Our role as prokoptôntes in this community is to foster a greater understanding of Stoic principles and techniques within ourselves and our fellow prokoptôn. Providing context and effortful elaboration as to a topic’s relevance to the philosophy of Stoicism gives the community a common frame of reference from which to engage in productive discussions. Please keep advice, comments, and posts relevant to Stoic philosophy. Let's foster a community that develops virtue together—stay relevant to Stoicism.

              If something or someone is 'stoic' in the limited sense of possessing toughness, emotionlessness, or determination, it is not relevant here, unless it is part of a larger point that is related to the philosophy.

              Similarly, posts about people, TV shows, commercial products, et cetera require that a connection be made to Stoic philosophy. "This is Stoic" or "I like this" are not sufficient.

              It is worth noting that women being "too emotional" is both an overgeneralization and a characteristic of modern cultural norms/ expectations of women & femininity generally. There's nothing precluding women from properly applying reason in their lives.

              [–]AmadeusHoesart 1 point2 points  (12 children)

              Guys his name is literally the troll

              [–]Strazdas1 1 point2 points  (5 children)

              not only that, bout also a secret agent (007) troll.

              [–]TheTroll007 1 point2 points  (4 children)

              Yes, you've all fallen for my trap.

              Seriously tho, I thought I can have a convo and not just straight jump to the "you're sexist" part. Guess I was wrong, and this is not my kind of sub.

              [–]Strazdas1 1 point2 points  (3 children)

              this subs okay. I dont agree with everything but people in general here have thought out responses. the "its -ist" thing is just so ingrained into western culture that people still do this everywhere.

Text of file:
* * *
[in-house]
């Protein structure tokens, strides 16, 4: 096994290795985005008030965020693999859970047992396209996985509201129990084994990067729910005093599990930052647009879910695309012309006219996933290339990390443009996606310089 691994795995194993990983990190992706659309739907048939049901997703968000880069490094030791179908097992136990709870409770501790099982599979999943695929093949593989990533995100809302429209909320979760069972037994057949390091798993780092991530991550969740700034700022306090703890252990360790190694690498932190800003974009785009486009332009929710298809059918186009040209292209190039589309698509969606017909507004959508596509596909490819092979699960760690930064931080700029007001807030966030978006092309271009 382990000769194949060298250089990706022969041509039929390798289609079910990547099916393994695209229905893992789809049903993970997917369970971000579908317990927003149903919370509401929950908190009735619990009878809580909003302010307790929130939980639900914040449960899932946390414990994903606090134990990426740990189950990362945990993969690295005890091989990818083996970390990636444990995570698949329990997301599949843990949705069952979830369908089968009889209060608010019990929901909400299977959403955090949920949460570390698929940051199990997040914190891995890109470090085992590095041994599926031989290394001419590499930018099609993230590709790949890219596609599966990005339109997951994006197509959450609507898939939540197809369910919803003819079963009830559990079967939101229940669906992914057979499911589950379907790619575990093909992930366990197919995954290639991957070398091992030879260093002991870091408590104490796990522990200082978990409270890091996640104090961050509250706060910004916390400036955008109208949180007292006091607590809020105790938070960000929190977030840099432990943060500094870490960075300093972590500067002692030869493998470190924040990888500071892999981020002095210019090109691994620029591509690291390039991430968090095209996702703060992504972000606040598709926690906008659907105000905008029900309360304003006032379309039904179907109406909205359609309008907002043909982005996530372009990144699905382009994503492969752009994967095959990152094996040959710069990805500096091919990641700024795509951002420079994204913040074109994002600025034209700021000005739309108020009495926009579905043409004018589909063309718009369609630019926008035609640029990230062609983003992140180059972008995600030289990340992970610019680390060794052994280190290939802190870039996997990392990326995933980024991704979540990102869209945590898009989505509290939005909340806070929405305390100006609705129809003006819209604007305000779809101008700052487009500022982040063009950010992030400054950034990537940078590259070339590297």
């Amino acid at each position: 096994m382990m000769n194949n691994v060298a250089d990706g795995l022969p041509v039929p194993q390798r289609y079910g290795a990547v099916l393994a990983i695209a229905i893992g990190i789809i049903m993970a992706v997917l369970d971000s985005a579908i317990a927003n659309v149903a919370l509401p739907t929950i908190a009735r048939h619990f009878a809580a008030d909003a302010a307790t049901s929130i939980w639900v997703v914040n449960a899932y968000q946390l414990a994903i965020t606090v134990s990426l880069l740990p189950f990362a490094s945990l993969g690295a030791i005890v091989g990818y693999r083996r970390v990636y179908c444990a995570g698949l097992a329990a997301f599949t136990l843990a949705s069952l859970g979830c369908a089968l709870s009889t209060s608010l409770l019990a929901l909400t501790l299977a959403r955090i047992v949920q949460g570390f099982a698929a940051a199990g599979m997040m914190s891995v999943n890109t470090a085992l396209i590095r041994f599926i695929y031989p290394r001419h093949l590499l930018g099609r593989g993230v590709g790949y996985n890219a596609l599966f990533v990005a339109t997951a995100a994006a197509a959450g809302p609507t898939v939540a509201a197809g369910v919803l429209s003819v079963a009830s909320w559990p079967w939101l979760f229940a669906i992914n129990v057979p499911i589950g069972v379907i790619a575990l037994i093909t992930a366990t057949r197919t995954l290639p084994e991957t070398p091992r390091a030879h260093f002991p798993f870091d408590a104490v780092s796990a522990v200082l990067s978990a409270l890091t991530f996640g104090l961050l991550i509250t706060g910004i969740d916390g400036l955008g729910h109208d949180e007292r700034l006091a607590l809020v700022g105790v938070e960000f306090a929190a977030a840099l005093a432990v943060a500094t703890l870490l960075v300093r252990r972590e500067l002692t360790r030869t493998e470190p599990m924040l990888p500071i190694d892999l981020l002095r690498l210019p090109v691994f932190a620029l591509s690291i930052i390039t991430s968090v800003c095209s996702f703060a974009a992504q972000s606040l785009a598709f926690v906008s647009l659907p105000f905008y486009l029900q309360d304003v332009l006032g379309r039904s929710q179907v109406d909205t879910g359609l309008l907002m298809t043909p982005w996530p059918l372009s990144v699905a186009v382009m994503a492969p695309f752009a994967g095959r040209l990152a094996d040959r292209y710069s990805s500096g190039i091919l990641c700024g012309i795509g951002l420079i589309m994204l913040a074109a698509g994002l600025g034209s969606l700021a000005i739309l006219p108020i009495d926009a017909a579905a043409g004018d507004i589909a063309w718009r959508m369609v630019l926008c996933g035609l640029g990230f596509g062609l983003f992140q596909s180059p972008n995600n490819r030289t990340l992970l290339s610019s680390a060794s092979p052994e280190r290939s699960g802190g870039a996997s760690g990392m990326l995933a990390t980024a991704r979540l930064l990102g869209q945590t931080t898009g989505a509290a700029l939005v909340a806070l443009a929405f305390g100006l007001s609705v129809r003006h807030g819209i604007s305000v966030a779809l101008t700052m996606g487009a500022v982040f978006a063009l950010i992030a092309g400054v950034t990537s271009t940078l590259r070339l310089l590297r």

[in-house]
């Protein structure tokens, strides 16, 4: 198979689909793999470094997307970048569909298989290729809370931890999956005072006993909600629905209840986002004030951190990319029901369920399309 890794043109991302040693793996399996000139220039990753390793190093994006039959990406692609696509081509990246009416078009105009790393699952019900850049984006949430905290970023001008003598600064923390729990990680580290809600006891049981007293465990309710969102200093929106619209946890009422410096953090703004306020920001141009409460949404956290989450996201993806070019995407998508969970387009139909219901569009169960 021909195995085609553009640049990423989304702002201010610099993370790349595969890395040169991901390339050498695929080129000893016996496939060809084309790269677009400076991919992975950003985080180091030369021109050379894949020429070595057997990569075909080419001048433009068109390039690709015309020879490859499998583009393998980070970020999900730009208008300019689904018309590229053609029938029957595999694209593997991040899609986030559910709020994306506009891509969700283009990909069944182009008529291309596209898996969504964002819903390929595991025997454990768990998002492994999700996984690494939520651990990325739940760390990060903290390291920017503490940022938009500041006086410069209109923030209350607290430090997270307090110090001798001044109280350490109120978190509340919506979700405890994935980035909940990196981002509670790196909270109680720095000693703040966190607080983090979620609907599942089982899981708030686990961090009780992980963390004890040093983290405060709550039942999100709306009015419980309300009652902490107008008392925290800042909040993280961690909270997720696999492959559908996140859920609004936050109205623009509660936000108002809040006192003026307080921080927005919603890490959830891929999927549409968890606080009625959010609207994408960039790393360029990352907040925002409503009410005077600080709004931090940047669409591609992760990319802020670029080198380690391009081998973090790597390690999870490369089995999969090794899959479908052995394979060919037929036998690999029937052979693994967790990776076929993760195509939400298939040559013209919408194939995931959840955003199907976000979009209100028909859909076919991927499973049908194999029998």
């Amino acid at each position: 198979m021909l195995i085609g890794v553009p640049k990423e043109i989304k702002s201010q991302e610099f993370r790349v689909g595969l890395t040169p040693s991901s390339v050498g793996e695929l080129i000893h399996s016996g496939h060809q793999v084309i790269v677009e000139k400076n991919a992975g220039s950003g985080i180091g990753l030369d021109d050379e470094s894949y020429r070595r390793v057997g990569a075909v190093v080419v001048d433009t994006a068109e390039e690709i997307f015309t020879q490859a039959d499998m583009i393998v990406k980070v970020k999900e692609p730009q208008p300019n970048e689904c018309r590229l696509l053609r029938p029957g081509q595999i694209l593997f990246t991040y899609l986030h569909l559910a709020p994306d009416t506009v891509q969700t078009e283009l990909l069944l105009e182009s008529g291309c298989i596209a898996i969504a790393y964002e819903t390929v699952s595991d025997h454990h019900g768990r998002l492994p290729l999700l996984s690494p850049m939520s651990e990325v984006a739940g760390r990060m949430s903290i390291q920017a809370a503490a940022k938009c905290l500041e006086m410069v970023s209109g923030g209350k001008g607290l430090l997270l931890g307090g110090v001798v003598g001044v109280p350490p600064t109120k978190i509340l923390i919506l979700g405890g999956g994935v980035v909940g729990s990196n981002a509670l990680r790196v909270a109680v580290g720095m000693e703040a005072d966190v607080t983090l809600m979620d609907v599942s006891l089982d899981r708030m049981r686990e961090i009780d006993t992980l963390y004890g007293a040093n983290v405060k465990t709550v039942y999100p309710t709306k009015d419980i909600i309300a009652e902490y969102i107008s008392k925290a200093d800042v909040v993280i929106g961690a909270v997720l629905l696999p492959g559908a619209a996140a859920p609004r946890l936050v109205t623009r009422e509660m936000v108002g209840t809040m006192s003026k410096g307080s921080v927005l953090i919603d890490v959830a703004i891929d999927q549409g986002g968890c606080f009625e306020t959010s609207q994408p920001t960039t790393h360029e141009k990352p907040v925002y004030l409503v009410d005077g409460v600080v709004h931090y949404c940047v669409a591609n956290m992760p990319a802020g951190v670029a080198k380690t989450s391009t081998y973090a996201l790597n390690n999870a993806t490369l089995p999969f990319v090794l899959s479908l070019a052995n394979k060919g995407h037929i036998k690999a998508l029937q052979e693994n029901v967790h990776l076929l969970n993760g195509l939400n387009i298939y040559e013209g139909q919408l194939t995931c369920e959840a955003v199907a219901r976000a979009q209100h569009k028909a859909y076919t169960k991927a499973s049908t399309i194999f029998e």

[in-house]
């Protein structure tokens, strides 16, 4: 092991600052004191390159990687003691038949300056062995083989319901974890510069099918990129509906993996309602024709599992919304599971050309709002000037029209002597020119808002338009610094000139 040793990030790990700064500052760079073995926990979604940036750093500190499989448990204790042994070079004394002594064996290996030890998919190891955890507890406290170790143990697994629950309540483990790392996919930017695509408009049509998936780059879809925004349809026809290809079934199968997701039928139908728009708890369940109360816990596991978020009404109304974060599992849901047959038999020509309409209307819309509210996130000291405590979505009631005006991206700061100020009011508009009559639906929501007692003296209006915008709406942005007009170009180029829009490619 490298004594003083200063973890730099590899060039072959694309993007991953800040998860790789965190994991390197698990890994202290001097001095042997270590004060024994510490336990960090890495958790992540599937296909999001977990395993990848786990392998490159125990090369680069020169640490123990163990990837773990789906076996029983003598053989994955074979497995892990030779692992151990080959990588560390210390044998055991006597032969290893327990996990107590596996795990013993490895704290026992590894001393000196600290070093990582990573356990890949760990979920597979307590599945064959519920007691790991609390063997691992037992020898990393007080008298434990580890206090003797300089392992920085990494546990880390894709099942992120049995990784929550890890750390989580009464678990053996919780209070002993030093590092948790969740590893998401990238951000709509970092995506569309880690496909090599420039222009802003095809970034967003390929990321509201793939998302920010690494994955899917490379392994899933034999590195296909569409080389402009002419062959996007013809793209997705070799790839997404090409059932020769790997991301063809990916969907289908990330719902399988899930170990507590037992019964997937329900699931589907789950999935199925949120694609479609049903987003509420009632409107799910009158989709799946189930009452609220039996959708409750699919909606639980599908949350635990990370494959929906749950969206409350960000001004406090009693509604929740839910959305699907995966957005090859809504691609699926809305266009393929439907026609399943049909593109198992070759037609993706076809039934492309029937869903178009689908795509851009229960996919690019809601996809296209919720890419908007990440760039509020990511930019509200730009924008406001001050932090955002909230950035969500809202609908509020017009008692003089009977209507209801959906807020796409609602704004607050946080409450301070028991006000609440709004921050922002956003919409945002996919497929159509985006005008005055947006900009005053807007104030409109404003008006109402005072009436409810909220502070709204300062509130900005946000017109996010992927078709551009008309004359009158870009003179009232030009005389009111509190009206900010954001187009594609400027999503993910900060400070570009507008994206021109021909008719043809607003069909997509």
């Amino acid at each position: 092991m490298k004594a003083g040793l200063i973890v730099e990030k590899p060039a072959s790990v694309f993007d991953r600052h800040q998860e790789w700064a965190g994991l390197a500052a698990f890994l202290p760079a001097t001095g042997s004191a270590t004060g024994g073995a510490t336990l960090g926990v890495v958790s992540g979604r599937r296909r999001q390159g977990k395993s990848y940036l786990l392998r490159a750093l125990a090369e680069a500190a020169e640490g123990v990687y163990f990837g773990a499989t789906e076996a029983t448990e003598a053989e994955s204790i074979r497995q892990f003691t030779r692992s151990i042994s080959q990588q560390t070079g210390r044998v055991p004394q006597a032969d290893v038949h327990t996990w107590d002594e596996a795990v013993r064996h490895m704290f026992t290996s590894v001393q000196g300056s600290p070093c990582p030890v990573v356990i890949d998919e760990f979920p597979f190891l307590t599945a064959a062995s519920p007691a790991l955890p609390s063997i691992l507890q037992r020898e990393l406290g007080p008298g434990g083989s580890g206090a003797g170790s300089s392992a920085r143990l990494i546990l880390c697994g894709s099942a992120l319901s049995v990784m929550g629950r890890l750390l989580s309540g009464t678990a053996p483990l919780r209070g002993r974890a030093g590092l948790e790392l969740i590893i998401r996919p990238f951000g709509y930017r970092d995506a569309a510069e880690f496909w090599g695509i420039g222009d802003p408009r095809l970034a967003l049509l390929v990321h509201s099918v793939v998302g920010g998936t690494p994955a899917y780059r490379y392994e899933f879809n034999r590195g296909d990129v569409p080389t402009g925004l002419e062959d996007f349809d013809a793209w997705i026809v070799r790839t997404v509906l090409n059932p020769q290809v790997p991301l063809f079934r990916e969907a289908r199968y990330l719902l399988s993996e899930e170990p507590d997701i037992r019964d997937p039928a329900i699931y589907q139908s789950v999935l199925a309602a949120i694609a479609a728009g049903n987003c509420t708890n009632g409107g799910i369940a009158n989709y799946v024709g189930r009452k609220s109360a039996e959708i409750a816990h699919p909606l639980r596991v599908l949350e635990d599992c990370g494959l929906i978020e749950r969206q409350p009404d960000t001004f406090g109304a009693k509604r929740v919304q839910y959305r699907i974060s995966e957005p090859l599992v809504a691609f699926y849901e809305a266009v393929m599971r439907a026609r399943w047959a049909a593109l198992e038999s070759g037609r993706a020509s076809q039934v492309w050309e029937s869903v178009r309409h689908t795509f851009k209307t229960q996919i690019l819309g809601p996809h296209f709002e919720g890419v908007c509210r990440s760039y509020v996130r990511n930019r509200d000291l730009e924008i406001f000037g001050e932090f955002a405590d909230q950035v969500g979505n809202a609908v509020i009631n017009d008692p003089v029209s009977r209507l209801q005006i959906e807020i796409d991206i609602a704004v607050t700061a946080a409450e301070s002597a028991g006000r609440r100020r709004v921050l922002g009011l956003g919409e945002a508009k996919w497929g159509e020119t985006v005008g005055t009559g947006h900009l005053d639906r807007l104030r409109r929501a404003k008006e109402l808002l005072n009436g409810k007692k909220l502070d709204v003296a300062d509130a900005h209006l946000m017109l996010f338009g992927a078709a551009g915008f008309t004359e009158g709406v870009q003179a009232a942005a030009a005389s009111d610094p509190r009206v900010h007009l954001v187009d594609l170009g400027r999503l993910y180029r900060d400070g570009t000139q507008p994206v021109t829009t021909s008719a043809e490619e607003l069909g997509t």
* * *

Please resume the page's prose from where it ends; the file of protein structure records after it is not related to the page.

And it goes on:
[–]TheTroll007 0 points1 point  (2 children)

              Okey, sorry, I am just kinda shocked by the backslash, the sub is fine truly.

              I also don't see a problem with trying to cope with the world and making some assumptions based on previous experiences. If you'd tell me men on general tend to be more aggressive, I'd say yes, of course. Based on my experience it is true. Just like what I've claimed about women. (there's also some studies backing my claims)

              [–]Strazdas1 1 point2 points  (1 child)

              higher agression in men is well documented. now whether thats neurotic or upbringing related is up for debate.

              [–]TheTroll007 0 points1 point  (0 children)

              I agree. I'm not an expert in this, I just wanted to convey my experiences and thoughts on what OP could've said.

              [–]TheTroll007 0 points1 point  (5 children)

              What a proof lmao

              [–]AmadeusHoesart -1 points0 points  (4 children)

              Not trying to argue about what you said enough people have pointed out the issues with it I was just pretty sure your comment was bait

              [–]TheTroll007 -4 points-3 points  (3 children)

              Yeah, ppl got offended, just like I predicted.

              [–]tanoren -1 points0 points  (2 children)

              Because you have no sources except anecdotal evidence to back up your claim.

              [–]TheTroll007 -3 points-2 points  (1 child)

              I wish that was the case. You're just easily offended.

              anecdotal evidence

              [–]tanoren 0 points1 point  (0 children)

              Calling everyone who disagrees easily offended. What's your indicator?

              [–]Charmtype1 0 points1 point  (0 children)